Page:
HARRISBURG - On any given day, hordes of state Capitol visitors pass Barry Shutt. The 68-year-old Harrisburg-area resident with bifocals and white, wispy hair sits quietly in a lawn chair outside the statehouse cafeteria. Next to him rests what he calls the "Doomsday clock," one showing the ever-growing total of the state's pension debt - adding $158 each second, according to calculations Shutt said he received from two pension experts. For nearly two years, the retired state employee and Army veteran has maintained his one-man vigil a few days a week to lobby against a state pension system that he says has reached $66 billion in 15 years - and provides even him with generous retirement benefits.
NEWS
March 11, 2016
ISSUE | PHILA. PENSIONS Buyouts - a start City Controller Alan Butkovitz's proposal to offer pension buyouts could help stabilize the pension fund ("Buyouts a possible pension solution," Monday). Businesses have tried to stabilize their struggling pension plans by offering pension buyouts. But this shifting of risk and responsibility can have dire consequences for the retiree. I suspect that most city retirees, myself included, lack the financial skills to prudently manage a large sum of money over a lifetime.
NEWS
February 9, 2016
You know why they didn't want to do a budget presentation last Tuesday, right? It was Groundhog Day. Too fitting for Harrisburg: same stuff, over and over again. So it's this Tuesday, Fat Tuesday, which is also appropriate: the day before a season of ashes and sacrifice. So here we go. Gov. Wolf - he of optimism absent reason - on Tuesday will address a joint session of the Republican legislature in the House chamber - a.k.a. home of the Flat Earth Society - right around noon.
NEWS
January 11, 2016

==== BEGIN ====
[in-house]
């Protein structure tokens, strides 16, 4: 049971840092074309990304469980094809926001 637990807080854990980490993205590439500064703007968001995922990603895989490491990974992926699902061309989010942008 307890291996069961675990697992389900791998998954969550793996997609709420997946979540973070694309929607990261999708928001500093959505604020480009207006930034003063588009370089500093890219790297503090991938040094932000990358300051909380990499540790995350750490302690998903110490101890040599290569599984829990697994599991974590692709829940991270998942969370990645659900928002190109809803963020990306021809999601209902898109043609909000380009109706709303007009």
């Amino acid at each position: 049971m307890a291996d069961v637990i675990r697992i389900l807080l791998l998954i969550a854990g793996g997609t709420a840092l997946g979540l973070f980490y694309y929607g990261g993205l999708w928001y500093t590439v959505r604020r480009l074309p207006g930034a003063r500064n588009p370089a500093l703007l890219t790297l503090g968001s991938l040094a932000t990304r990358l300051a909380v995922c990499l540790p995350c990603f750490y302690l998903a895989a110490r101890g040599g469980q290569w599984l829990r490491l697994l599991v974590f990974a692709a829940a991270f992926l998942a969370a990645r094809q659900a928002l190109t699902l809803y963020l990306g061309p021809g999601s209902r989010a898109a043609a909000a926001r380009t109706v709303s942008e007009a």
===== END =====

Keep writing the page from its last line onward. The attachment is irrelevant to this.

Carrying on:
Mark J. Warshawsky is a senior research fellow with the Mercatus Center at George Mason University, where he cowrote, with Ross Marchand, "The Extent and Nature of State and Local Government Pension Problems and a Solution" When it comes to severe fiscal difficulties spurred by public pension mismanagement, Illinois and New Jersey receive the most attention. These two states, however, are hardly alone: According to an authoritative study by professors Robert Novy-Marx and Joshua D. Rauh published in the Journal of Finance, pensions in 21 states were funded below 40 percent in 2009.
NEWS
August 21, 2015 | By Angela Couloumbis, Inquirer Harrisburg Bureau
HARRISBURG - Raising hopes for a budget deal, Republican legislative leaders emerged from negotiations Wednesday saying they would give Gov. Wolf a portion of the money he wants for public schools as long as he accepts their plan for pension reform. Though details were scant, Republicans who control both legislative chambers said they would agree to allocate an additional $400 million for classroom spending on kindergarten through 12th grade if the governor agreed to their counterproposal for reining in the ballooning cost of public-employee pensions.
1 | 2 | 3 | 4 | 5 | Next »
|
|
|
|
|